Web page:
How to respond to the pervasive presence of Sinn Féin has been a consistent challenge for Irish governments. During the Troubles when the IRA-aligned NorAid was openly fundraising in Irish communities in America, Irish diplomats and officials skilfully worked behind the scenes to channel Irish-American concerns about Northern Ireland away from Republican violence and towards a peaceful solution.
But it was the presence of Gerry Adams, who had flown to Washington for the event, that elicited the biggest cheer of the night
While times are now very different, successive Irish governments since the peace process have not always been on the same page as Sinn Féin. A measure of the continued allure of Sinn Féin, and Gerry Adams in particular, was in evidence at an event in October 2019 to honour Congressman Richard Neal.
House Speaker Nancy Pelosi introduced the event, which was organised by Irish-American Democrats. Minister for Finance Paschal Donohoe was also present as he was in town for the World Bank-IMF meetings. But it was the presence of Gerry Adams, who had flown to Washington for the event, that elicited the biggest cheer of the night as he was feted by most of the audience of Washington insiders.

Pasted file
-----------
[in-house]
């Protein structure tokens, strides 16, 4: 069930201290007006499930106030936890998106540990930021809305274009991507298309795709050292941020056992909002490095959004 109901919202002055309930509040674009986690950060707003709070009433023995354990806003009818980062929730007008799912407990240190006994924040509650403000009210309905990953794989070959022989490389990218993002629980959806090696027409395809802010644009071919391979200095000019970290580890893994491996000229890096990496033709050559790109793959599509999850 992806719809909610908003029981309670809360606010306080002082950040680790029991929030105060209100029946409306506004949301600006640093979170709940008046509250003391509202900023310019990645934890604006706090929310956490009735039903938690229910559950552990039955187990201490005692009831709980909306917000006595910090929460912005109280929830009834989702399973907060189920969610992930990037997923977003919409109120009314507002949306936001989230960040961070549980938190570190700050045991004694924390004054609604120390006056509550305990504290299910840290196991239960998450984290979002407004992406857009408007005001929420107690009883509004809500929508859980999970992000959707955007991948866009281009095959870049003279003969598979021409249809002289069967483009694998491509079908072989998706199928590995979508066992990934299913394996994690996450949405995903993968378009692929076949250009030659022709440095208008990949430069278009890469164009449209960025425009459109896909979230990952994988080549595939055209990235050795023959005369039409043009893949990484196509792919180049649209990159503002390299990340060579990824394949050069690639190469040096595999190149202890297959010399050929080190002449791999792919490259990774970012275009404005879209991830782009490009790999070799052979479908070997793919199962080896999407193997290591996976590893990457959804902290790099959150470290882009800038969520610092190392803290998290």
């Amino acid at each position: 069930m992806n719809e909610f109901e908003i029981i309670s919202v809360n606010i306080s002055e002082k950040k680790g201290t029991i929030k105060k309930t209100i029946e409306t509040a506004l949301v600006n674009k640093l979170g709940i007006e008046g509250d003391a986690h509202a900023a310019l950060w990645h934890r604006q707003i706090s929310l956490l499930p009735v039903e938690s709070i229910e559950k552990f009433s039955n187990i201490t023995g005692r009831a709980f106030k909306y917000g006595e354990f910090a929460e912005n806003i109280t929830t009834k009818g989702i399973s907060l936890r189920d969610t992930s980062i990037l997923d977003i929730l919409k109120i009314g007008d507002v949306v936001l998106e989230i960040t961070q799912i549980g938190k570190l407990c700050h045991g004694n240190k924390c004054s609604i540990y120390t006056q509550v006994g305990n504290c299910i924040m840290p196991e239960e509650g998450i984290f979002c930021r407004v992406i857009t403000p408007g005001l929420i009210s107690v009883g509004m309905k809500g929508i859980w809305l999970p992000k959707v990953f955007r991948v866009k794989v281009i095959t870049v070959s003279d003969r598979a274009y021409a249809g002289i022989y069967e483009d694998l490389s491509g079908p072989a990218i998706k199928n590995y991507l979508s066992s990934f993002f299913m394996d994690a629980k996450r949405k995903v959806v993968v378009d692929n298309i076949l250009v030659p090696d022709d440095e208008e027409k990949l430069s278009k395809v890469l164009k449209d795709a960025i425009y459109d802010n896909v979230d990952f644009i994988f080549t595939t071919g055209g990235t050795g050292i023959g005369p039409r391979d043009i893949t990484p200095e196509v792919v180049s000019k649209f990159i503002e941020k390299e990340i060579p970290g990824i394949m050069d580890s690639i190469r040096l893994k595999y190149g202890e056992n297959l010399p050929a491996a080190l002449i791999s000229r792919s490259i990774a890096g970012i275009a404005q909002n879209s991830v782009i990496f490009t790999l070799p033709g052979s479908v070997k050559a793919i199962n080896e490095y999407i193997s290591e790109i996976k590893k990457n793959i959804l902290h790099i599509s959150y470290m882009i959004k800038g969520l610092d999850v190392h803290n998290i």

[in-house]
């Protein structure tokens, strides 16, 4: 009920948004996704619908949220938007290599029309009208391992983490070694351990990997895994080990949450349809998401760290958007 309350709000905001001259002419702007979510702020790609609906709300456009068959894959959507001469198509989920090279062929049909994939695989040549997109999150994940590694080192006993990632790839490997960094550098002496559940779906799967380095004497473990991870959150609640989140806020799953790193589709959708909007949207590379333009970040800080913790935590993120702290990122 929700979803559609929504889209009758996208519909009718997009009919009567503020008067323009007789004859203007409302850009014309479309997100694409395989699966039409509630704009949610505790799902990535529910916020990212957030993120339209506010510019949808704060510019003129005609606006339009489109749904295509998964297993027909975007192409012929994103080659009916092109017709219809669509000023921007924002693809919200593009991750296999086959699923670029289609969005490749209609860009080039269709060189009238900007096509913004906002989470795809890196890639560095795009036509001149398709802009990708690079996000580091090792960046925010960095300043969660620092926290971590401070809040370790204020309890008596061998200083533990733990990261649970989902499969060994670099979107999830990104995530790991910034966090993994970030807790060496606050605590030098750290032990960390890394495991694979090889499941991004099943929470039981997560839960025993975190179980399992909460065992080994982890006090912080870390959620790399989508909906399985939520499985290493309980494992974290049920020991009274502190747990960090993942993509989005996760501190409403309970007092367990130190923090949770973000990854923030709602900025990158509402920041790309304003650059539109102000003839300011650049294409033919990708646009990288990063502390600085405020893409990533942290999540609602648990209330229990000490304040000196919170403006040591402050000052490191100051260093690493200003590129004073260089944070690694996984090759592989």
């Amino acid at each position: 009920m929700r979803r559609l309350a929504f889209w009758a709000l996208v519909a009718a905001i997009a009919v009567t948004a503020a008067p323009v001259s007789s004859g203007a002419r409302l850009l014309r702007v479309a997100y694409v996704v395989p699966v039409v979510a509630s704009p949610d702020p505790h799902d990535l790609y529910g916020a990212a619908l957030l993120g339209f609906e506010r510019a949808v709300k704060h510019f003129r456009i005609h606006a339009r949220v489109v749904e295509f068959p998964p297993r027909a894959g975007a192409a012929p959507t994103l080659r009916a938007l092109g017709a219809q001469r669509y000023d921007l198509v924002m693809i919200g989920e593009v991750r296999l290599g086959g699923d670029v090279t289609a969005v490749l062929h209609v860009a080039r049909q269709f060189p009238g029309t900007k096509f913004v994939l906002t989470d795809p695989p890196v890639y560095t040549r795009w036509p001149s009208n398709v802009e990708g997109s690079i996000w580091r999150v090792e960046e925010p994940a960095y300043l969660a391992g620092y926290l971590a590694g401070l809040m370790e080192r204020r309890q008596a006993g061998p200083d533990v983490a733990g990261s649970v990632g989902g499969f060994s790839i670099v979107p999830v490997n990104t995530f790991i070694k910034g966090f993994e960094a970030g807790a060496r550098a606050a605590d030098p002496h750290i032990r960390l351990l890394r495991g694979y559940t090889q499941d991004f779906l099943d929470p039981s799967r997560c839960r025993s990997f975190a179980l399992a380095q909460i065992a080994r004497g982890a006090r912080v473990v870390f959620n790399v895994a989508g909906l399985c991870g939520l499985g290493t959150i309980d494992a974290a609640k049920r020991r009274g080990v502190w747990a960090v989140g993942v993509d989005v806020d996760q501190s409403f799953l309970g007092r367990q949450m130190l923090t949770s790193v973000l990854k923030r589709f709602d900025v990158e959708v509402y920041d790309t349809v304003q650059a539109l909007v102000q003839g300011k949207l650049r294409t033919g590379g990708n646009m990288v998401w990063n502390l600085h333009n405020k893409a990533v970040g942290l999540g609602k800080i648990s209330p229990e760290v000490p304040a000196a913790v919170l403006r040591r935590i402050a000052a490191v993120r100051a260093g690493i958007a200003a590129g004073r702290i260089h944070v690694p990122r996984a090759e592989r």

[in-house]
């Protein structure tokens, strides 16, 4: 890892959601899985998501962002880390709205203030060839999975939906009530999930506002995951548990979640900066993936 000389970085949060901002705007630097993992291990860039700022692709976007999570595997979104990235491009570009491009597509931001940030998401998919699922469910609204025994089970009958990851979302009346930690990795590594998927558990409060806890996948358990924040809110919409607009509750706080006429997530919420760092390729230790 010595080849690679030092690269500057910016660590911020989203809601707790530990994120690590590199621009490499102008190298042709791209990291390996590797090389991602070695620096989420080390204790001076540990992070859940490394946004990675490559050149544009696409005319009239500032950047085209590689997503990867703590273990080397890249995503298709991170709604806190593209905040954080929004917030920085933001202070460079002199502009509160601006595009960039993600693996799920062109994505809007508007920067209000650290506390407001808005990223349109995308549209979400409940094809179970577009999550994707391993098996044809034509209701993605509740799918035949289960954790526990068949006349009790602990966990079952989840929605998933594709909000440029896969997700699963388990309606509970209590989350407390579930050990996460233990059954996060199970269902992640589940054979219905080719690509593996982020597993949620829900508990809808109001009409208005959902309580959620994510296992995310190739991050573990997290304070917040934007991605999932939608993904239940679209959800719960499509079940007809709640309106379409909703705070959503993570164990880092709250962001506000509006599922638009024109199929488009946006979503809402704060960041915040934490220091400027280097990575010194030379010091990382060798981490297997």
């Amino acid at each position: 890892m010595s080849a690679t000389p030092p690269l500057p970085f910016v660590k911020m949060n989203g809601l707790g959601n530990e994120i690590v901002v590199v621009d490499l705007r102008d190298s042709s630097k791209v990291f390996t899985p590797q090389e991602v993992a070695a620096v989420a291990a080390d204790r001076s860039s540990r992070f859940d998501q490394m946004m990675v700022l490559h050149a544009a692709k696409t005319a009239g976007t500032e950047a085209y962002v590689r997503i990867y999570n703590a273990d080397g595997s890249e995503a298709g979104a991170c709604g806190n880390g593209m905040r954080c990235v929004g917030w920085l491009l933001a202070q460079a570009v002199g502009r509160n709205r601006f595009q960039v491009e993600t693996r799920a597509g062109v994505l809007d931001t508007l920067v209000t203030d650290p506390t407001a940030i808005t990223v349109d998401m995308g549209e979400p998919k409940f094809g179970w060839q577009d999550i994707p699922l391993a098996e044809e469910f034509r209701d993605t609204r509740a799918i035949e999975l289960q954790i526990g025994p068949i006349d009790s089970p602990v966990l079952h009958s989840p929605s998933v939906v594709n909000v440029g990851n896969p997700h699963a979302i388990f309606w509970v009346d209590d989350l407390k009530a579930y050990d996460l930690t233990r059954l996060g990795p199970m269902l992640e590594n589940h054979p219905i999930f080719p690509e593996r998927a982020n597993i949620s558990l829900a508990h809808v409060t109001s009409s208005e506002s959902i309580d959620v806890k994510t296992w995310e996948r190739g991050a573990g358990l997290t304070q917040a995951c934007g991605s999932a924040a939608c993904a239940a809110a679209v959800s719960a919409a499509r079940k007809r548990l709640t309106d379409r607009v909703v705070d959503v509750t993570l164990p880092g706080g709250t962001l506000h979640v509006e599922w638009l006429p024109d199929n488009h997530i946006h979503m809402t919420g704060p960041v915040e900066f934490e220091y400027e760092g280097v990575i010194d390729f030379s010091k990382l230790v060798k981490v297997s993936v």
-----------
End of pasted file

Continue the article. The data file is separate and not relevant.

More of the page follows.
But senior US political figures dispute the idea that Irish-America is somehow in thrall to one political party, pointing to the work that goes on behind the scenes by the Irish Embassy in Washington, which has strong relationships with senior figures in Washington.
Bruce Morrison, the former congressman behind the Morrison visas, questions what he calls the "caricature" of Irish-America, and the notion that America is somehow divorced from Irish political realities. Members of the Ad-Hoc Committee on the Good Friday Agreement, which he co-chairs, "have spent years learning, observing and being involved in issues in Ireland North and South," he says. While they represent a spectrum of views, he says "all have always been concerned about the wellbeing of the people of Ireland and Northern Ireland", adding: "These Americans are the reason there is a Good Friday agreement."